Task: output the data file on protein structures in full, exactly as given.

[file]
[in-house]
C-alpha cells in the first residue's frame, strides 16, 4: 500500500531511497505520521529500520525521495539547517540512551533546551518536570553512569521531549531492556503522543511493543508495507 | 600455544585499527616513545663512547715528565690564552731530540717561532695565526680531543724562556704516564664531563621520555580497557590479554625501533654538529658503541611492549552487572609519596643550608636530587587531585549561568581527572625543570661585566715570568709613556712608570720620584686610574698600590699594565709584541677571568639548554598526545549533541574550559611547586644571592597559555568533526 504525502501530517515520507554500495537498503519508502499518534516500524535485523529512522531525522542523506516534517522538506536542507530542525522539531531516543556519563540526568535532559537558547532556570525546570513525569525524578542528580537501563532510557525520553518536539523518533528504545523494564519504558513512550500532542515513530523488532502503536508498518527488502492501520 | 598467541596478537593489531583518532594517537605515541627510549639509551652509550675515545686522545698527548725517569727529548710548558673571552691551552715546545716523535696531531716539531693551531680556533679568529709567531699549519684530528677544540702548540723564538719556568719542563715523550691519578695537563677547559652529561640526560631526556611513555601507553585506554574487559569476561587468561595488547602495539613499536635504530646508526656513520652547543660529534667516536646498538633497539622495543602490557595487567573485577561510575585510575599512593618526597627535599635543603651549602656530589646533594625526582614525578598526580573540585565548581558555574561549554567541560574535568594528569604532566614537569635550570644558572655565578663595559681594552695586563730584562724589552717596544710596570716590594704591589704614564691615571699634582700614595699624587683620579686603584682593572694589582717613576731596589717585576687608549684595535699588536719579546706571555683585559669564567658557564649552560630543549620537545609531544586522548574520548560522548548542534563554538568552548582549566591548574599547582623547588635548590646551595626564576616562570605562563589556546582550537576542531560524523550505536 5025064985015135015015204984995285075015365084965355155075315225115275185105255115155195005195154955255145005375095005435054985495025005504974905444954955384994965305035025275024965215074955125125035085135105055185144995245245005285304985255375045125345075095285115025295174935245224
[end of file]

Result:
[in-house]
C-alpha cells in the first residue's frame, strides 16, 4: 500500500531511497505520521529500520525521495539547517540512551533546551518536570553512569521531549531492556503522543511493543508495507 | 600455544585499527616513545663512547715528565690564552731530540717561532695565526680531543724562556704516564664531563621520555580497557590479554625501533654538529658503541611492549552487572609519596643550608636530587587531585549561568581527572625543570661585566715570568709613556712608570720620584686610574698600590699594565709584541677571568639548554598526545549533541574550559611547586644571592597559555568533526 504525502501530517515520507554500495537498503519508502499518534516500524535485523529512522531525522542523506516534517522538506536542507530542525522539531531516543556519563540526568535532559537558547532556570525546570513525569525524578542528580537501563532510557525520553518536539523518533528504545523494564519504558513512550500532542515513530523488532502503536508498518527488502492501520 | 598467541596478537593489531583518532594517537605515541627510549639509551652509550675515545686522545698527548725517569727529548710548558673571552691551552715546545716523535696531531716539531693551531680556533679568529709567531699549519684530528677544540702548540723564538719556568719542563715523550691519578695537563677547559652529561640526560631526556611513555601507553585506554574487559569476561587468561595488547602495539613499536635504530646508526656513520652547543660529534667516536646498538633497539622495543602490557595487567573485577561510575585510575599512593618526597627535599635543603651549602656530589646533594625526582614525578598526580573540585565548581558555574561549554567541560574535568594528569604532566614537569635550570644558572655565578663595559681594552695586563730584562724589552717596544710596570716590594704591589704614564691615571699634582700614595699624587683620579686603584682593572694589582717613576731596589717585576687608549684595535699588536719579546706571555683585559669564567658557564649552560630543549620537545609531544586522548574520548560522548548542534563554538568552548582549566591548574599547582623547588635548590646551595626564576616562570605562563589556546582550537576542531560524523550505536 5025064985015135015015204984995285075015365084965355155075315225115275185105255115155195005195154955255145005375095005435054985495025005504974905444954955384994965305035025275024965215074955125125035085135105055185144995245245005285304985255375045125345075095285115025295174935245224